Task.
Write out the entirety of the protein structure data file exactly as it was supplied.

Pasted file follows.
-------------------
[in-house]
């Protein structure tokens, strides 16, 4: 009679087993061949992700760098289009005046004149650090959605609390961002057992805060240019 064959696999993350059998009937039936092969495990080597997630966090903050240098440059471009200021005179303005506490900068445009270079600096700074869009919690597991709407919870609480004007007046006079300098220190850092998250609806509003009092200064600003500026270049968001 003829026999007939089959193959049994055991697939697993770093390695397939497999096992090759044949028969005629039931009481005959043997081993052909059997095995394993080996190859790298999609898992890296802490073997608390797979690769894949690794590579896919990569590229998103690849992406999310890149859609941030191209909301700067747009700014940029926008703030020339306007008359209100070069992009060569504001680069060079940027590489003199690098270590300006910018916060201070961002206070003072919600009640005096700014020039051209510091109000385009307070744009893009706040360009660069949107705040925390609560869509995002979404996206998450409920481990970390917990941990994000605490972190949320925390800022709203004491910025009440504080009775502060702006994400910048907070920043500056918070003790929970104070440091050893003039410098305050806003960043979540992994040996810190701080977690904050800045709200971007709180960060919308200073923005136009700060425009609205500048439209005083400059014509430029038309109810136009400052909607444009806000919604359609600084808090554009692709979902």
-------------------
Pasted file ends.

[in-house]
């Protein structure tokens, strides 16, 4: 009679087993061949992700760098289009005046004149650090959605609390961002057992805060240019 064959696999993350059998009937039936092969495990080597997630966090903050240098440059471009200021005179303005506490900068445009270079600096700074869009919690597991709407919870609480004007007046006079300098220190850092998250609806509003009092200064600003500026270049968001 003829026999007939089959193959049994055991697939697993770093390695397939497999096992090759044949028969005629039931009481005959043997081993052909059997095995394993080996190859790298999609898992890296802490073997608390797979690769894949690794590579896919990569590229998103690849992406999310890149859609941030191209909301700067747009700014940029926008703030020339306007008359209100070069992009060569504001680069060079940027590489003199690098270590300006910018916060201070961002206070003072919600009640005096700014020039051209510091109000385009307070744009893009706040360009660069949107705040925390609560869509995002979404996206998450409920481990970390917990941990994000605490972190949320925390800022709203004491910025009440504080009775502060702006994400910048907070920043500056918070003790929970104070440091050893003039410098305050806003960043979540992994040996810190701080977690904050800045709200971007709180960060919308200073923005136009700060425009609205500048439209005083400059014509430029038309109810136009400052909607444009806000919604359609600084808090554009692709979902």